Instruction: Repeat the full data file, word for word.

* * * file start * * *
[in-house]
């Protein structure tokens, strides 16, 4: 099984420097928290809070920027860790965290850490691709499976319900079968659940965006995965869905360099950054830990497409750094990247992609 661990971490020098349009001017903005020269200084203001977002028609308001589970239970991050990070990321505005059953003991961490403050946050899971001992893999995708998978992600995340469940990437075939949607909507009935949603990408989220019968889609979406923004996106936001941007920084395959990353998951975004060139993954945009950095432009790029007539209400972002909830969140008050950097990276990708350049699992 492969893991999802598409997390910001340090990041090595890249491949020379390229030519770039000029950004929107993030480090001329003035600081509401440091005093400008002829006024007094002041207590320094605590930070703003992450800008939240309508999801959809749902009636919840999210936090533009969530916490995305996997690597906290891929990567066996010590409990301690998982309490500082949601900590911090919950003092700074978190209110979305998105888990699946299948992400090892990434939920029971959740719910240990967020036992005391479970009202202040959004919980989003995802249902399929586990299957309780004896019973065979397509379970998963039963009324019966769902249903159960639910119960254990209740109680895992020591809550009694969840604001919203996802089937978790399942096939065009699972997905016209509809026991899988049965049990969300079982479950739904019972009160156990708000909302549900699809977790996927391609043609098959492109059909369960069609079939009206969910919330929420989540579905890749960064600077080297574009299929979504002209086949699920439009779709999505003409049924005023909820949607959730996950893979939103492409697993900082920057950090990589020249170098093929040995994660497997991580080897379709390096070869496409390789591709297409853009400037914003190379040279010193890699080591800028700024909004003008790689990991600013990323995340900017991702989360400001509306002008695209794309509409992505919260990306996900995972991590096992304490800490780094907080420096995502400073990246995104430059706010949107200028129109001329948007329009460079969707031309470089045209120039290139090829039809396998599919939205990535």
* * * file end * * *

[in-house]
């Protein structure tokens, strides 16, 4: 099984420097928290809070920027860790965290850490691709499976319900079968659940965006995965869905360099950054830990497409750094990247992609 661990971490020098349009001017903005020269200084203001977002028609308001589970239970991050990070990321505005059953003991961490403050946050899971001992893999995708998978992600995340469940990437075939949607909507009935949603990408989220019968889609979406923004996106936001941007920084395959990353998951975004060139993954945009950095432009790029007539209400972002909830969140008050950097990276990708350049699992 492969893991999802598409997390910001340090990041090595890249491949020379390229030519770039000029950004929107993030480090001329003035600081509401440091005093400008002829006024007094002041207590320094605590930070703003992450800008939240309508999801959809749902009636919840999210936090533009969530916490995305996997690597906290891929990567066996010590409990301690998982309490500082949601900590911090919950003092700074978190209110979305998105888990699946299948992400090892990434939920029971959740719910240990967020036992005391479970009202202040959004919980989003995802249902399929586990299957309780004896019973065979397509379970998963039963009324019966769902249903159960639910119960254990209740109680895992020591809550009694969840604001919203996802089937978790399942096939065009699972997905016209509809026991899988049965049990969300079982479950739904019972009160156990708000909302549900699809977790996927391609043609098959492109059909369960069609079939009206969910919330929420989540579905890749960064600077080297574009299929979504002209086949699920439009779709999505003409049924005023909820949607959730996950893979939103492409697993900082920057950090990589020249170098093929040995994660497997991580080897379709390096070869496409390789591709297409853009400037914003190379040279010193890699080591800028700024909004003008790689990991600013990323995340900017991702989360400001509306002008695209794309509409992505919260990306996900995972991590096992304490800490780094907080420096995502400073990246995104430059706010949107200028129109001329948007329009460079969707031309470089045209120039290139090829039809396998599919939205990535």